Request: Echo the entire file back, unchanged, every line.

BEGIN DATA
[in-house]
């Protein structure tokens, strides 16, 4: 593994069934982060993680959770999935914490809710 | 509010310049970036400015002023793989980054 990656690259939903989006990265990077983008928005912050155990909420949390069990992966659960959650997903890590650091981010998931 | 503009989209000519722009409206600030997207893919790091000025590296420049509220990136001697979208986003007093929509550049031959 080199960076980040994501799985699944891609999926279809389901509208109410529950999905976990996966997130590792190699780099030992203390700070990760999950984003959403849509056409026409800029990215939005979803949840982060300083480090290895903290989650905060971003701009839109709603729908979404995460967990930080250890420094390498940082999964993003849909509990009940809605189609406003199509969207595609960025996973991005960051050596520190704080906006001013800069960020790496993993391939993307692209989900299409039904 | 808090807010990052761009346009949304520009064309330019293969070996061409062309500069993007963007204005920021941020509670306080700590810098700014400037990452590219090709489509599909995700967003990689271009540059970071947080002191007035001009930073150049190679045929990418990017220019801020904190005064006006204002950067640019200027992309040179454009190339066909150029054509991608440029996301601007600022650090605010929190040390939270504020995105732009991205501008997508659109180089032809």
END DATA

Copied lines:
[in-house]
């Protein structure tokens, strides 16, 4: 593994069934982060993680959770999935914490809710 | 509010310049970036400015002023793989980054 990656690259939903989006990265990077983008928005912050155990909420949390069990992966659960959650997903890590650091981010998931 | 503009989209000519722009409206600030997207893919790091000025590296420049509220990136001697979208986003007093929509550049031959 080199960076980040994501799985699944891609999926279809389901509208109410529950999905976990996966997130590792190699780099030992203390700070990760999950984003959403849509056409026409800029990215939005979803949840982060300083480090290895903290989650905060971003701009839109709603729908979404995460967990930080250890420094390498940082999964993003849909509990009940809605189609406003199509969207595609960025996973991005960051050596520190704080906006001013800069960020790496993993391939993307692209989900299409039904 | 808090807010990052761009346009949304520009064309330019293969070996061409062309500069993007963007204005920021941020509670306080700590810098700014400037990452590219090709489509599909995700967003990689271009540059970071947080002191007035001009930073150049190679045929990418990017220019801020904190005064006006204002950067640019200027992309040179454009190339066909150029054509991608440029996301601007600022650090605010929190040390939270504020995105732009991205501008997508659109180089032809």